Any marketeer, public relationista, brander or eventer worth their little black books fantasise about running a successful US presidential campaign. Helen Zille, Cape Town mayor and leader of the Democratic Alliance, has stolen a march and adopted some of the groundbreaking Web 2.0 communication technologies used in that race for her own office, including the newly launched blog on Capeinfo.co.za. Blogging? My PR set it up for me, on the Internet.
Those that run US presidential campaigns may well achieve rock star
status. They probably define the apogee of effective and innovative PR, but watching reruns of the West Wing is not going to get you to learn their tricks.
Web PR, or Web 2.0, is a buzz word and therefore generates its own good and bad press. This is how the crème de la crème of spin employ it in their online campaigns:Blogging
They all have a blog. Most of them blog themselves, others use staffers or interns (they tend to post under the presidential candidate's moniker). They blog about issues, calls to action and special guest comment. Blogging follows the journal style of publishing, so voters feel they are privy to the thoughts of the candidates. The date and time stamping, as well as subscription by RSS, indicates a perception of transparency. Corporate bloggers
have found a much richer connection with their stakeholders through blogging than other traditional channels.
Barack Obama even microblogs
, meaning he uses a service (Twitter, Jaiku, Pownce etc) whereby one can SMS, email, IM (instant message) or post updates from a website to your (micro)blog. His followers () subscribe to his content, and know where he'll be speaking, what his view on Iraq is and what flavour of ice-cream he had in Chicago.
Issuing newsletters and email or SMS alerts from your website to potential voters, media, commentators and funders is so much simpler: refer them back to the blog for more information. You can bet the search engine marketing on these sites is top drawer.Social networking
Most of the top candidates have a presence on Facebook
social networks. Why? Do they want to be virtual friends with thousands of strangers? Of course not, but they get to publish on these extremely popular media for free. People who join their networks are listed as friends of Hilary and one click away from being contacted.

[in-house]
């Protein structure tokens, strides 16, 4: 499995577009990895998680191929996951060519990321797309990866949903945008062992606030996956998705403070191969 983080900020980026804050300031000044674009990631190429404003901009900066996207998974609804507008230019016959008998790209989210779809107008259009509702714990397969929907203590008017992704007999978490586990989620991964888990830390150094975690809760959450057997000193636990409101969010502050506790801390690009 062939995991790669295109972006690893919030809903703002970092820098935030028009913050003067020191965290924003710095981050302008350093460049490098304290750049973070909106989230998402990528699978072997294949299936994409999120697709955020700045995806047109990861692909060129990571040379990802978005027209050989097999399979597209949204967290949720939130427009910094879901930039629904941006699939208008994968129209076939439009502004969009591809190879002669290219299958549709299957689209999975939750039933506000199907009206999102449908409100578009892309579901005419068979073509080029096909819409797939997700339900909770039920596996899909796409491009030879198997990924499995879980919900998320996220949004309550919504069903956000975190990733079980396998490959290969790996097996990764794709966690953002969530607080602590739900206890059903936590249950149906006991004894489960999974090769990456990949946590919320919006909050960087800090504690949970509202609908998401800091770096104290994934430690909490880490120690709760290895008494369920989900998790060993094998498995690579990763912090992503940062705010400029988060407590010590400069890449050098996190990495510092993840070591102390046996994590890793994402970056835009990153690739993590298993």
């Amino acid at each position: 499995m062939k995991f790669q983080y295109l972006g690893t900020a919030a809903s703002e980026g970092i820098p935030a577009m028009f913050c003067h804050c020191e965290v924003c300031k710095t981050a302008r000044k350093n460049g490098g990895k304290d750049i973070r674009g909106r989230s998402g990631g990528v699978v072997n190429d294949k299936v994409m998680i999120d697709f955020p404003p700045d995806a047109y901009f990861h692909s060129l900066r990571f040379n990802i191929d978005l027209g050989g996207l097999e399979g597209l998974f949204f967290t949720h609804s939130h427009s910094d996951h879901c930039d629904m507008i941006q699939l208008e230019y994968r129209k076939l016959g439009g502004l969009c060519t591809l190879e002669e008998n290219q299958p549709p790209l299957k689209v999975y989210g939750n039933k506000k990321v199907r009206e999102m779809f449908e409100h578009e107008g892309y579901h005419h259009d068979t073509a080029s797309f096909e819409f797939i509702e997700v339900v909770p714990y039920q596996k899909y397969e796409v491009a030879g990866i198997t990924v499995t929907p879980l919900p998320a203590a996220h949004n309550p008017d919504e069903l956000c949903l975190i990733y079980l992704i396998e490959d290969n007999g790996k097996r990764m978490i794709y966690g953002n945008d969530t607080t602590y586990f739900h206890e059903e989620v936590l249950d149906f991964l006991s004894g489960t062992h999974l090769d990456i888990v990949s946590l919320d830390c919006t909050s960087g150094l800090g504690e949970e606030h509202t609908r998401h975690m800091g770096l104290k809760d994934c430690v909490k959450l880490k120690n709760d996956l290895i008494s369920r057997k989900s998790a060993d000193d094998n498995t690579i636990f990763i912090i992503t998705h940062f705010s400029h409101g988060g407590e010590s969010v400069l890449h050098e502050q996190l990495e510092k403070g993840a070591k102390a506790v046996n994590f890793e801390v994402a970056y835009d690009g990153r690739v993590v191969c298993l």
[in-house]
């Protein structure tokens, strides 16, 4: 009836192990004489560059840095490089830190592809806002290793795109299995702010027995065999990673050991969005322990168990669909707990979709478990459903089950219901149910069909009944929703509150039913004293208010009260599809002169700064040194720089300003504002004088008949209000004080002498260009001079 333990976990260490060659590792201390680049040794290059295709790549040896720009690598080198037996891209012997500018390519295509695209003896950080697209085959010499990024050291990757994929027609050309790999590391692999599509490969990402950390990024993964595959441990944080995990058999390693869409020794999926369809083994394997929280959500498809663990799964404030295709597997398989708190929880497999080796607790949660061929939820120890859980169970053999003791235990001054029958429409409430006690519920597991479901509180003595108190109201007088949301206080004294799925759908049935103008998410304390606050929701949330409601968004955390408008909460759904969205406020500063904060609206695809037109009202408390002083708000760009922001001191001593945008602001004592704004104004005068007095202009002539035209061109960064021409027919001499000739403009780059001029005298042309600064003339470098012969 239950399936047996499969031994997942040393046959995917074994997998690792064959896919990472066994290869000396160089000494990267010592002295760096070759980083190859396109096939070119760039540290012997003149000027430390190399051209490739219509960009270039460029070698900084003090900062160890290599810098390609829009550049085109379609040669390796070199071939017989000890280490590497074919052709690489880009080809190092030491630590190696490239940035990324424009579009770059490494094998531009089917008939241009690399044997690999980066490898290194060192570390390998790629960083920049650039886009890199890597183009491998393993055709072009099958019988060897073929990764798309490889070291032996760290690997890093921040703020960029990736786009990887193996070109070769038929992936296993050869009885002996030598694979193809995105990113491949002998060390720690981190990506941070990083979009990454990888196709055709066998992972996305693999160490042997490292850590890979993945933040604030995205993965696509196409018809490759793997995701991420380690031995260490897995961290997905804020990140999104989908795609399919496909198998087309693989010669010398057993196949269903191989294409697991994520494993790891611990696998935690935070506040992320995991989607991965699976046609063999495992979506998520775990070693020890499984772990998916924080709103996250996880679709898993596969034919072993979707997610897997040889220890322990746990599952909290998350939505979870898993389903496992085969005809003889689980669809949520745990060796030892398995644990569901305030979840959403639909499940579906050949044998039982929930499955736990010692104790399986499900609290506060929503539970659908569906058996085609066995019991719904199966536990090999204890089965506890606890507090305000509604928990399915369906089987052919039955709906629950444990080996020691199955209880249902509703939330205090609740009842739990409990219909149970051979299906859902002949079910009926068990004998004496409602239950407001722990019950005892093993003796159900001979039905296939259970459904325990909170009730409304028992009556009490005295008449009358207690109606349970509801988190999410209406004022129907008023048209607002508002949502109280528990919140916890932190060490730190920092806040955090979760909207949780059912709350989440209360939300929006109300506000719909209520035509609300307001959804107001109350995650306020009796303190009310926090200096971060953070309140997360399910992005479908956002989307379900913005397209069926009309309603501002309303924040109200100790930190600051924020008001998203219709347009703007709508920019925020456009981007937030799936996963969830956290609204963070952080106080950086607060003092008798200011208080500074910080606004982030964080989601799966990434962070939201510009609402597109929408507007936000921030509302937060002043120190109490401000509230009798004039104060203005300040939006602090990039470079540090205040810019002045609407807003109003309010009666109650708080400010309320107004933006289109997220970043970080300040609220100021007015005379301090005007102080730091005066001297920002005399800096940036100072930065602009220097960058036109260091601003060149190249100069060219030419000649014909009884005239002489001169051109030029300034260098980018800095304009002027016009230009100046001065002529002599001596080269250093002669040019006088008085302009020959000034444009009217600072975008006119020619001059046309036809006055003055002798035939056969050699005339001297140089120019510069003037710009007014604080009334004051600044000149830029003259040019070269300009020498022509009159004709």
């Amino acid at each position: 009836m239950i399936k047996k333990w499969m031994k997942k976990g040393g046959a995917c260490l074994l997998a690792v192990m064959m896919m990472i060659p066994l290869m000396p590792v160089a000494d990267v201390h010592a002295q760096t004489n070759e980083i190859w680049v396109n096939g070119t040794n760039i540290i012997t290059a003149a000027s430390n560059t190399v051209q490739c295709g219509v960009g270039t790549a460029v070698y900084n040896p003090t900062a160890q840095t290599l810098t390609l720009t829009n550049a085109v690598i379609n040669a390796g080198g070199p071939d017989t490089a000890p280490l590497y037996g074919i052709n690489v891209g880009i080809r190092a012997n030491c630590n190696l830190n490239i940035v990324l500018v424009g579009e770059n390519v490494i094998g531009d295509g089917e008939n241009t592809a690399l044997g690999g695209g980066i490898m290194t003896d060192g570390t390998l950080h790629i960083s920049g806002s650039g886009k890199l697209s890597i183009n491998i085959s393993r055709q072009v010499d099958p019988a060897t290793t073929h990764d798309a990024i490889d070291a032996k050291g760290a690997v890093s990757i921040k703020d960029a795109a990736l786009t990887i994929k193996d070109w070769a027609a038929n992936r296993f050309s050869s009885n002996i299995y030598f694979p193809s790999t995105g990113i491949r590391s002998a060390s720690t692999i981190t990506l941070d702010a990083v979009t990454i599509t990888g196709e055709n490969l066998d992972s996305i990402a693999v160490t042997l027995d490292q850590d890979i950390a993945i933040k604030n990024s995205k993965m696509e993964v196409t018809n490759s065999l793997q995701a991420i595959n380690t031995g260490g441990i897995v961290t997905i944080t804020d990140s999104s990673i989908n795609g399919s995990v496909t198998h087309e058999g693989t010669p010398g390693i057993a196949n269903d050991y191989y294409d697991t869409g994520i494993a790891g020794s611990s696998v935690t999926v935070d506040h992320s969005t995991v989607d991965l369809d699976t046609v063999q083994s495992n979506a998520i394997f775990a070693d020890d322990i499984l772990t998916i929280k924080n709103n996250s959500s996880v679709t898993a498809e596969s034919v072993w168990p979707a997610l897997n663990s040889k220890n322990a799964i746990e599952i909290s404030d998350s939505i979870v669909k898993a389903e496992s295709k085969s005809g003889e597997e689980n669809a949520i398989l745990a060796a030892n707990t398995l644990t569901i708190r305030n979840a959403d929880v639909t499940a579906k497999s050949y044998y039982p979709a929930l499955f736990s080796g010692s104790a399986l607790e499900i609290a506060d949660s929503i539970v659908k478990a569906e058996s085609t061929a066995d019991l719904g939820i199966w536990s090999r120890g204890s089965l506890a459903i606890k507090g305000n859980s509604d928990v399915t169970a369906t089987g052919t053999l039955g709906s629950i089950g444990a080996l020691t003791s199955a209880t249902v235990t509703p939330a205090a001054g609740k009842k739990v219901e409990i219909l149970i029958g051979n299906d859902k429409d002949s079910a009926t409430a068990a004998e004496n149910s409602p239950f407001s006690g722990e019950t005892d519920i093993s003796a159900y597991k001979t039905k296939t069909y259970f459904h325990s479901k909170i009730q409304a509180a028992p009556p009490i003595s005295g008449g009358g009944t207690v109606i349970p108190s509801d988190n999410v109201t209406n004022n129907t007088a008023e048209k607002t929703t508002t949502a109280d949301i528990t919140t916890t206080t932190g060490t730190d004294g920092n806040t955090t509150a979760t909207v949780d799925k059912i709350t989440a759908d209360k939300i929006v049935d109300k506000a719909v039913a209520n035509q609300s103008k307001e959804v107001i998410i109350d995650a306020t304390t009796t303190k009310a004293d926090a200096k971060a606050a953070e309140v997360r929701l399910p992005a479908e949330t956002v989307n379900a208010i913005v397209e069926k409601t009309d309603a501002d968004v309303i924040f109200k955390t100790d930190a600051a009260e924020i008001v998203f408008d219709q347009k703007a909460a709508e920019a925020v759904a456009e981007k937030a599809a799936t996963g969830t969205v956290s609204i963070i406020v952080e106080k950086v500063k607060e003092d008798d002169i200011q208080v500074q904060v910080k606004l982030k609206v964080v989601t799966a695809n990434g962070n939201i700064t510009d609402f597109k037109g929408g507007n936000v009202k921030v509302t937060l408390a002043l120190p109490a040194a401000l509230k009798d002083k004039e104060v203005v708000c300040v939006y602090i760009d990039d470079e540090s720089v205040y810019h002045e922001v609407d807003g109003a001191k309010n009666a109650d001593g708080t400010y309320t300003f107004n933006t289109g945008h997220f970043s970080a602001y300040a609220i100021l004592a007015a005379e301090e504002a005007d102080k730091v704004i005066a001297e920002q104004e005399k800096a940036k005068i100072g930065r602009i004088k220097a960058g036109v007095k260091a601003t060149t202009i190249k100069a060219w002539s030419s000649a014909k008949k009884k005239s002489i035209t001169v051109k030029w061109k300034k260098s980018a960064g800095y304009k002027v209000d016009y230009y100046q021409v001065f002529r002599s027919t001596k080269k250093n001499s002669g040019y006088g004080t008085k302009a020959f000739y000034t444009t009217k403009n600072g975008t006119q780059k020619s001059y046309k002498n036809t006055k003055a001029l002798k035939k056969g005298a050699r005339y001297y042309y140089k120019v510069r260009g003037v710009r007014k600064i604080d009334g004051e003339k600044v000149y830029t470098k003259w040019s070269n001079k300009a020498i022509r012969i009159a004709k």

All these website have e-commerce functionality where users can donate money, can you beat that? Obama has really tapped
- Barack raised a record amount of money online this quarter.
- Of the campaign's US$32.5 million fundraising total, US$10.3 million of it came through the website. That's almost one-third of the total amount raised.
- Ninety percent of the online donations were under US$100, and half of the online donations are amounts of US$25 or less.
Er... remember mass mailing and databases?
Source: http://techpresident.com/Votojournalism and user-generated content
|Candidate||Facebook friends||MySpace friends||Other noteworthy Web 2.0 uses|
| Hilary Clinton (Democrat)||33 487 ||128 426||Eons|
|Ron Paul (Republican)||17 552 ||52 229 ||Meetup, Digg|
|Barack Obama (Democrat)||124 646 ||160 605||Twitter (4 000 friends)|
|John McCain (Republican)||7 700 ||40 729||Tele-townhall|
The term, coined this US election, has come to mean “photo journalism by voters”. The ordinary voting public takes snaps of the candidates on the campaign trail and uploads them to a user-generated content site, such as Flickr
. So instead of the usual heroic/sympathetic/magnanimous pics of the candidates provided in press packs and on the wire, users buy into the “see for yourself” aspect of social media.
You may think all these presences are run by supporters and the candidates are more into pressing the flesh and kissing babies. Consider the YouTube-CNN debate, where voters posted questions for candidates onto YouTube and the candidates responded to these videos live on prime-time TV. Loud crashes were heard as various tipping points had just been reached.Entering into the discourse
Locally, Zille has astutely followed these leads by having her regular blog
and vlog, or videoblog
. Her blog gives her reach and promenade-cred to residents, ratepayers, tourists and business decision-makers alike. She even has a entry
Think this isn't relevant in Africa? Well, try a mobile site
and look at your footprint! Mobile blogging (mo-blogging) is close cousins to services such as MXit and Twitter, and once removed from that killer productivity app, instant messaging
. Radios were instrumental in spreading political ideas in Africa and Asia post-WW2, and the receiver in those days was a bulky box with dials and tubes.
There will be a lot of debate around these methods; inevitably, some people will be content to label all of this Election 2.0, or the ‘Wired President' or something else inane and not react intrepidly to it.You
can. For presidential candidate, read client. For voter, read stakeholder. For primaries, read results or launch date. Either be president of the world or the other guy. What was his name again?